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Why you should re-think the allocation of your household chores

Wash, Dishes, Family, Father, Son,
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Even when family members take turns, there can be resentment and arguments. But here’s a simple solution to put an end of that.

Many families work out a list of who does what chore and when. Emptying the dishwasher, setting the table, vacuuming. And yet, despite laying out the household tasks in black and white, there are still daily complaints: “It’s not my turn!” Which then leads to arguments between the kids, and sometimes even between the parents. How can you put an end to these squabbles?

While a rotating list has the merit of establishing a fair share for tasks, it can still reduce doing one’s chores to just that: a chore, instead of a selfless act of kindness.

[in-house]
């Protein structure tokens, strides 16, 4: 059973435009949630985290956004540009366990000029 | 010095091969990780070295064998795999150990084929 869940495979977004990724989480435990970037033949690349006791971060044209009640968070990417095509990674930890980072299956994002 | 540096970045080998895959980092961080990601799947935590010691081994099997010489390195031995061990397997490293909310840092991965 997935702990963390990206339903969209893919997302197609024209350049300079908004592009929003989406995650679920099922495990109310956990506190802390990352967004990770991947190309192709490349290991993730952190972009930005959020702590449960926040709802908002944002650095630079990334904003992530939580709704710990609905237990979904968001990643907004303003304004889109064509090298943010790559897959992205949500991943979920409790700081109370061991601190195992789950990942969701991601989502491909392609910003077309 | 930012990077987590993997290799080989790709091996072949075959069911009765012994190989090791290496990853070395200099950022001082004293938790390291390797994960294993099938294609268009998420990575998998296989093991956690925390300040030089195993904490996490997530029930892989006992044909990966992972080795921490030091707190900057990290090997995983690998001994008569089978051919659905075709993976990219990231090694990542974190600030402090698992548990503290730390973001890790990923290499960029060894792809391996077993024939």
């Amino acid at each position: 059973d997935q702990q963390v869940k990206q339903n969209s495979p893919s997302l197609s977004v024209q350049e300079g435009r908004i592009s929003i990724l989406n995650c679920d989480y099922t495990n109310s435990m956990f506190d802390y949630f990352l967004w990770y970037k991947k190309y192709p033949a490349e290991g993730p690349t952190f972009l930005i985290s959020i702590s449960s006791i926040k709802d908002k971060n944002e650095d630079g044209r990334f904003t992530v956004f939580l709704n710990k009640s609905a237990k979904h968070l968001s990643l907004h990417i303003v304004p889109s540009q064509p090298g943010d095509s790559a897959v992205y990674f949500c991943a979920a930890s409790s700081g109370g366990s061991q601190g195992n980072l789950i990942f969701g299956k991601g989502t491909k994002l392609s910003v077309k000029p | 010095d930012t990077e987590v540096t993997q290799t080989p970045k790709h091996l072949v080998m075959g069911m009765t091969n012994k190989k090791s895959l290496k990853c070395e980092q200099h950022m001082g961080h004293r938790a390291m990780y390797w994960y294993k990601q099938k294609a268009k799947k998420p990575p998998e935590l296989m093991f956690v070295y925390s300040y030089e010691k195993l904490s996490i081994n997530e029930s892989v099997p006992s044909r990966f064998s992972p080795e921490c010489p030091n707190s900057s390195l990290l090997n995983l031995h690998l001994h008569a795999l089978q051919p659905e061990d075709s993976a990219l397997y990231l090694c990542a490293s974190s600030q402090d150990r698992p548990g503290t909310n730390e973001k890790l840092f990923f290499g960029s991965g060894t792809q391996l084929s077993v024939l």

The aim of helpfulness in daily life isn’t just about getting jobs done; it’s about learning to love, and experiencing — through a service rendered — that there’s no greater love than to give your life for those you love. But how to do that when everything is laid out in a detailed schedule of daily chores assigned to everyone? Should we just ditch the chore schedule?

No. But we can look at things the other way around. That means, as in any game, reminding ourselves what the ground rules are. So, just because it’s someone else’s turn doesn’t mean they should be the only one who does it all. On the contrary, we ought to help the one whose turn it is. He’s the one taking responsibility for the group at that time, but the group still has a responsibility to help so the individual is neither overwhelmed nor demeaned by their task.

This kind of attitude introduces some leeway into the schedule. It also helps develop a mindfulness of others and a spirit of service. Thoughtfulness for the one doing the chore can help lighten each person’s load and pay off the next time it’s your turn!

Vincent de Mello

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